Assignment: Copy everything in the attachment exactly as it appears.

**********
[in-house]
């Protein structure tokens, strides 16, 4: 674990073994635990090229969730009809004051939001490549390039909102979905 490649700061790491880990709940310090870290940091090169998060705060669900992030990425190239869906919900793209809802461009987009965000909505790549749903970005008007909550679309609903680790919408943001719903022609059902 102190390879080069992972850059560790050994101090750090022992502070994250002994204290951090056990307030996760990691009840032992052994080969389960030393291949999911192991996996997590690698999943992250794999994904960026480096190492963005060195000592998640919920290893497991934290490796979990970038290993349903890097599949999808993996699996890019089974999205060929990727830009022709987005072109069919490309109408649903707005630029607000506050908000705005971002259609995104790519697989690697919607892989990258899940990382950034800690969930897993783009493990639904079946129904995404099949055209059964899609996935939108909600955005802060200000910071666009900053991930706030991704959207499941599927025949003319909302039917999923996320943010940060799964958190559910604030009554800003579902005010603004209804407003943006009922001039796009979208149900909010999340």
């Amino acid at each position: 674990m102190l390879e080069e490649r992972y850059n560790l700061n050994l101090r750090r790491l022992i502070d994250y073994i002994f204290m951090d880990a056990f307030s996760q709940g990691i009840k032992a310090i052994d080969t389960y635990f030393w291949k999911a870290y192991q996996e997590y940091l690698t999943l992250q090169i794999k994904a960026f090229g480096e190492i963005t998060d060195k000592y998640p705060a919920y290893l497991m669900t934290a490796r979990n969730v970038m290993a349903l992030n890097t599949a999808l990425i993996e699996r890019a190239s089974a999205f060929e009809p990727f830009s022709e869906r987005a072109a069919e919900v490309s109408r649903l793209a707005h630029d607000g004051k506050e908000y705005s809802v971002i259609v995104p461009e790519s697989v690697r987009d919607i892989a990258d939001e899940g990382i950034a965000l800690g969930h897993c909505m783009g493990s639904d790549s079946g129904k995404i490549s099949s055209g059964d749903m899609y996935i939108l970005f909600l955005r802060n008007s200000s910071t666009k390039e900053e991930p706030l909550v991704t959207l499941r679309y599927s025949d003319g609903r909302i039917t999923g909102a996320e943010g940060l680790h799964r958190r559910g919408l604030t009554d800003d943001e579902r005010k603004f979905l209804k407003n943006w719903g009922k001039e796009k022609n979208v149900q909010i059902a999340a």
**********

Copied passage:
[in-house]
């Protein structure tokens, strides 16, 4: 674990073994635990090229969730009809004051939001490549390039909102979905 490649700061790491880990709940310090870290940091090169998060705060669900992030990425190239869906919900793209809802461009987009965000909505790549749903970005008007909550679309609903680790919408943001719903022609059902 102190390879080069992972850059560790050994101090750090022992502070994250002994204290951090056990307030996760990691009840032992052994080969389960030393291949999911192991996996997590690698999943992250794999994904960026480096190492963005060195000592998640919920290893497991934290490796979990970038290993349903890097599949999808993996699996890019089974999205060929990727830009022709987005072109069919490309109408649903707005630029607000506050908000705005971002259609995104790519697989690697919607892989990258899940990382950034800690969930897993783009493990639904079946129904995404099949055209059964899609996935939108909600955005802060200000910071666009900053991930706030991704959207499941599927025949003319909302039917999923996320943010940060799964958190559910604030009554800003579902005010603004209804407003943006009922001039796009979208149900909010999340």
């Amino acid at each position: 674990m102190l390879e080069e490649r992972y850059n560790l700061n050994l101090r750090r790491l022992i502070d994250y073994i002994f204290m951090d880990a056990f307030s996760q709940g990691i009840k032992a310090i052994d080969t389960y635990f030393w291949k999911a870290y192991q996996e997590y940091l690698t999943l992250q090169i794999k994904a960026f090229g480096e190492i963005t998060d060195k000592y998640p705060a919920y290893l497991m669900t934290a490796r979990n969730v970038m290993a349903l992030n890097t599949a999808l990425i993996e699996r890019a190239s089974a999205f060929e009809p990727f830009s022709e869906r987005a072109a069919e919900v490309s109408r649903l793209a707005h630029d607000g004051k506050e908000y705005s809802v971002i259609v995104p461009e790519s697989v690697r987009d919607i892989a990258d939001e899940g990382i950034a965000l800690g969930h897993c909505m783009g493990s639904d790549s079946g129904k995404i490549s099949s055209g059964d749903m899609y996935i939108l970005f909600l955005r802060n008007s200000s910071t666009k390039e900053e991930p706030l909550v991704t959207l499941r679309y599927s025949d003319g609903r909302i039917t999923g909102a996320e943010g940060l680790h799964r958190r559910g919408l604030t009554d800003d943001e579902r005010k603004f979905l209804k407003n943006w719903g009922k001039e796009k022609n979208v149900q909010i059902a999340a």